Dr. Eben Davis and his team of Financial District Chiropractors, will be offering complimentary carpal tunnel exams and CTS treatment demonstrations April 18-23, 2011.

Carpal Tunnel Syndrome (CTS) and its related disorders is a leading cause of disability amongst San Francisco office workers. Often times, patients with carpal tunnel symptoms will live and work in pain for years before finding the right kind of treatment. With the way people are glued to the computer all day and to their smart's no wonder everyone does not have CTS.

April 17, 2011

by Sean Webby and Karen de Sa'

Santa Clara County prosecutors have identified "13 or 14" convictions that may be at issue because of the involvement of Dr. Patrick Clyne, a county pediatrician fired after allegations that he sexually molested foster children in his care.

Among the serious cases Clyne has been involved with since 2001 is the conviction of child-killer Emanuel Brew. In that case, Clyne testified as an expert witness on the subject of child abuse regarding the dead baby's abused sibling, according to former prosecutor Ed Fernandez, now a private defense attorney.

April 15, 2011

by Daily Mail Reporter

Maryanne Godboldo, from Detroit, was accused of medically neglecting her 13-year-old daughter by not administering her with an anti-psychotic drug.

After a ten-hour stand-off, which resulted in the mother giving herself up, Ariana was taken into protective custody. The girl had been home-schooled by her mother but wanted to start going to a regular school, which required her to take a number of immunisations. The girl then suffered adverse reactions to these shots and her mother was told to put her on a prescribed pyschotropic drug.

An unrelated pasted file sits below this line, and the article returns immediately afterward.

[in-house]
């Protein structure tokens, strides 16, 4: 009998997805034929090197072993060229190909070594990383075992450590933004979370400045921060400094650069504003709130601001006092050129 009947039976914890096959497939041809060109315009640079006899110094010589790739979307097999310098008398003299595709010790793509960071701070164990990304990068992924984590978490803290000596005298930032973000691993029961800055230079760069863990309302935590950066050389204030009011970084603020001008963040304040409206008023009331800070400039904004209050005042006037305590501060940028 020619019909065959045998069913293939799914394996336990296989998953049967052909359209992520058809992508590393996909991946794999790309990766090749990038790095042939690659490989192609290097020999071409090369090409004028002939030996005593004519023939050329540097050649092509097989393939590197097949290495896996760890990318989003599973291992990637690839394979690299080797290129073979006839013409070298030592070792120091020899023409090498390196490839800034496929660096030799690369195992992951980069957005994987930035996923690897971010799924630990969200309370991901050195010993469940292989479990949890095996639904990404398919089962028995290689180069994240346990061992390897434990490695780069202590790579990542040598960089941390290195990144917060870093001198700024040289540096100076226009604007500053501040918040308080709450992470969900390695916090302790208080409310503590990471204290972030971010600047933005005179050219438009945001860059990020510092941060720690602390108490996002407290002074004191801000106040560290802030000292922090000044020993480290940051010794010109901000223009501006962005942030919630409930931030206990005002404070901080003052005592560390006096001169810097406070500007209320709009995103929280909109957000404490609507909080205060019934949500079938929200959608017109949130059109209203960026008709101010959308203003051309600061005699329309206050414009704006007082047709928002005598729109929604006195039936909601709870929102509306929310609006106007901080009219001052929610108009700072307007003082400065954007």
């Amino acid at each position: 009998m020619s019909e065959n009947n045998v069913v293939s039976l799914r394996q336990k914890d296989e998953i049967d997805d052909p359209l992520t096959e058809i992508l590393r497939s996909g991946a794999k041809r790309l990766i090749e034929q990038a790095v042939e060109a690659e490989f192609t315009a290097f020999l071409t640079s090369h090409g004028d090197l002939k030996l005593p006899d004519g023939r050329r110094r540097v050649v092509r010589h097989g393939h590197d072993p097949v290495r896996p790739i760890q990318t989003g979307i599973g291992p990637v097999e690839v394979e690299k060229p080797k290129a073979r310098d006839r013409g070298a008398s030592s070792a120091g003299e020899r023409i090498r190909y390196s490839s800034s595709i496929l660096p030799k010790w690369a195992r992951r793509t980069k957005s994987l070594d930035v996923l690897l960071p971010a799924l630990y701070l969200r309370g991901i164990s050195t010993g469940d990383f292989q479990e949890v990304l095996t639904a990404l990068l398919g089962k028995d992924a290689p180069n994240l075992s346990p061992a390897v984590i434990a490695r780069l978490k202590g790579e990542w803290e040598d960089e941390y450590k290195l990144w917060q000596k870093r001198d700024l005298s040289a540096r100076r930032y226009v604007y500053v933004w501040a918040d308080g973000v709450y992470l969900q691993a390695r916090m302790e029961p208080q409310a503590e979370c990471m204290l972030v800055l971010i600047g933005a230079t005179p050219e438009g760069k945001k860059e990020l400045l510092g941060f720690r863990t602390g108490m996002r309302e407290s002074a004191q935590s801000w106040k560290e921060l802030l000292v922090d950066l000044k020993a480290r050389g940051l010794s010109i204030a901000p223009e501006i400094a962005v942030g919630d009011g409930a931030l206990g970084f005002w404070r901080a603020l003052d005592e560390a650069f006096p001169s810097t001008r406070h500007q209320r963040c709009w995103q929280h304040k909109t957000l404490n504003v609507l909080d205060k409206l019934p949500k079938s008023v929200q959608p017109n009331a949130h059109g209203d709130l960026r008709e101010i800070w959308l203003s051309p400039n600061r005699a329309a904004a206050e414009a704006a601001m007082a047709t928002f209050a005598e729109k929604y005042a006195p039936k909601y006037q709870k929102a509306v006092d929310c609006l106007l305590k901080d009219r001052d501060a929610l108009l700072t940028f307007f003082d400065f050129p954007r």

April 15, 2011

California legislators should support an effort to open juvenile dependency courts to public scrutiny. The Assembly Judiciary Committee last week approved AB 73, that would make dependency court hearings presumptively open.

In a system long shrouded in confidentiality -- a system with the power to take children from their parents and put them in foster care -- a little sunshine could help prevent the Dickensian tales of horror that shock the public conscience. Open court proceedings would increase accountability throughout the system, which in turn would help bolster the performance of social workers, judges and lawyers.

April 15, 2011

by Cynthia Hubert

Sacramento County is fighting a civil claim charging that it failed to track and protect Kyle Doe, who wound up in the home of a Tracy couple and suffered a year of sadistic abuse before his escape in late 2008.

The county argues that the claim, which is the first step toward a lawsuit, was filed too late to be legally valid. Government code requires that such claims be filed within six months "after the event or occurrence" in question.

April 15, 2011

by Doni Greenberg

Robert Guinn and his family had quite a shock when they recently discovered a dead mountain lion beneath their Whitmore home's deck. Guinn answered some questions this week about his find.